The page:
If you’re like most people, you want to build and maintain a high credit score so you can borrow money at the best rates and terms. What that number should be, though, depends on what you want to do. Some credit products demand higher scores than others.
Before approaching any lender, it is important to know what your credit score is and what the requirements are for the loan or credit you’re after.
Your Credit Score Should Be 700+ For the Best Deals
First, try not to worry if your credit score is below the national average. If you are just starting out with credit, it takes time and effort to build a good score. Also, rest assured that credit products are available for people with a variety of credit ratings.
Once you have a loan or credit card, you can use it to your advantage. The account will appear on your credit reports, and regular responsible usage, such as paying every bill on time, will help your credit scores rise.
Here is what is considered poor to exceptional credit scores, according to FICO:
300 to 579 – Poor
580 to 669 – Fair
670 to 739 – Good
740 to 799 – Very good
800 to 850 – Exceptional
Scores in the mid-700s and above (good to very good) will open the most doors, but plenty of options exist for people who have lower scores too.
What Should My Credit Score Be to Buy a House?
The good news is you do not have to have an exceptional credit score to qualify for a mortgage.
For many conventional loans, a score of at least 620 is usually necessary, but even that number isn’t written in stone.
Subprime lenders will work with borrowers who have scores of 580, and if you use a program like an FHA loan, you may be eligible with a score of 500. There are no fixed credit scoring requirements for VA loans.
Just remember that lower credit scores will result in a higher APR, and each point translates into more interest paid.
What Should My Credit Score Be to Buy a Car?
There is no specific minimum credit score you need to finance a car, but that doesn’t mean individual lenders won’t have their own underwriting requirements. And the best financing terms generally go to people who have a score of 760 or higher.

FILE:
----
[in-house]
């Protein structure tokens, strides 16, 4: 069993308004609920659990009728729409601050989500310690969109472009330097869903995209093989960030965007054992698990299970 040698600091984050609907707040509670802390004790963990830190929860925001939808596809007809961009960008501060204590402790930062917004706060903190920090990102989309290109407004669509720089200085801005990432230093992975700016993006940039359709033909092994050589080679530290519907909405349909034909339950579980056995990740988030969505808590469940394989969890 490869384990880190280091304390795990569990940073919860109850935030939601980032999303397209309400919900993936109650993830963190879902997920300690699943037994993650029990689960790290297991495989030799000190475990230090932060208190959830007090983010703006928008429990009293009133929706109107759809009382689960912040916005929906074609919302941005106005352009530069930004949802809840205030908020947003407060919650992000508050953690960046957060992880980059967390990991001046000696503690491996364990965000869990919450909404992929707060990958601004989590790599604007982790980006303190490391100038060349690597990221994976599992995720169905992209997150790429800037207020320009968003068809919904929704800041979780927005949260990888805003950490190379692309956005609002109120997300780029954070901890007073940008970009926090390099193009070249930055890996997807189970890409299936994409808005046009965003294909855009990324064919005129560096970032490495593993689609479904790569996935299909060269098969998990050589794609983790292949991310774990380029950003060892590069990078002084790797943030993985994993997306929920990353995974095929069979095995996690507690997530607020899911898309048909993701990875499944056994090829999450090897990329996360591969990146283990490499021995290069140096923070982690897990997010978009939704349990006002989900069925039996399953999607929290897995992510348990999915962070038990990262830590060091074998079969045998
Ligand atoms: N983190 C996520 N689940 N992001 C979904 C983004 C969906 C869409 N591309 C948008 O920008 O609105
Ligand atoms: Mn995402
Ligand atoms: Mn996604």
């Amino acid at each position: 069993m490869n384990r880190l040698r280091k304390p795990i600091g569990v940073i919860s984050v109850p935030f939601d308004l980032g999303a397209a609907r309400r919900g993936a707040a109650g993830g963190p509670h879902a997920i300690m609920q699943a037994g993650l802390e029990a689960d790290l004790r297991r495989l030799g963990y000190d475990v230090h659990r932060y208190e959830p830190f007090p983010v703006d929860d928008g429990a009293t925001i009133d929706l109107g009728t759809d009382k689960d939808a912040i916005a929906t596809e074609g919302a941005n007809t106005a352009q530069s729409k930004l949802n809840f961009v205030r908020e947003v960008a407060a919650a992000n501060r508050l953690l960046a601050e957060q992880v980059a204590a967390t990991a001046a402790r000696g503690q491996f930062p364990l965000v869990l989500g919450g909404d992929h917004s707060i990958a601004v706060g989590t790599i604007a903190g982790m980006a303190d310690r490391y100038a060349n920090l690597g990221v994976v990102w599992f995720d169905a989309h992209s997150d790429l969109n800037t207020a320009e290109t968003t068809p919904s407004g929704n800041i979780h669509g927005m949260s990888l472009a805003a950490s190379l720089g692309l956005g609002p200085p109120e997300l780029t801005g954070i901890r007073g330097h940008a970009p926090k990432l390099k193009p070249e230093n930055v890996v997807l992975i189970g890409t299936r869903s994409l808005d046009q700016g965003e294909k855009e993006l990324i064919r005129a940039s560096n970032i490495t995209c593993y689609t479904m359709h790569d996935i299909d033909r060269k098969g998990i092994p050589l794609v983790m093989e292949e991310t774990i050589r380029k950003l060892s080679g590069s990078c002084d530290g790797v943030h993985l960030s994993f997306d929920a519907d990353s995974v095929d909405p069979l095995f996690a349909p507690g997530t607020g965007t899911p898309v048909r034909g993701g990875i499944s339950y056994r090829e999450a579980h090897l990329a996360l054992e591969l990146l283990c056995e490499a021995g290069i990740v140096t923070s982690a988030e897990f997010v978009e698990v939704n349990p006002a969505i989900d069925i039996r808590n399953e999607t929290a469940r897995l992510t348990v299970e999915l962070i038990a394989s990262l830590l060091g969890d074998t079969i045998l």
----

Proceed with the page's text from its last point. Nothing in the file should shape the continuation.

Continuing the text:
Some lenders will only work with people who have credit scores of 670 and above, so that’s a good goal to have when shopping for a car loan.
What Should My Credit Score Be to Get a Credit Card?
The great news about credit cards is that some are specifically developed for people who don’t yet have credit scores, such as students, and for people with bad to fair credit scores. If you fit in this category, you may want to consider a secured credit card, where a refundable deposit guarantees the credit limit and there is no minimum credit score requirement.
Most issuers of unsecured credit cards expect you to have a FICO score that is at least 550. This score can qualify you for a basic starter account, but if your credit score is above 700, you will likely qualify for a credit card that comes with exceptional rewards and perks.
What Should My Credit Score Be to Get a Personal Loan?
A credit score of at least 600 should put you in the running for a personal loan. But some personal loans don’t check credit at all.
What Should My Credit Score Be to Get a Business Loan?
As an entrepreneur or a small business owner, you may want to borrow capital for everything from start-up costs to operations and expansion. Lenders that grant business loans will check your credit to determine qualification, terms, and amount, in addition to other factors, including how long you have been in business, your revenue, and the industry you’re in.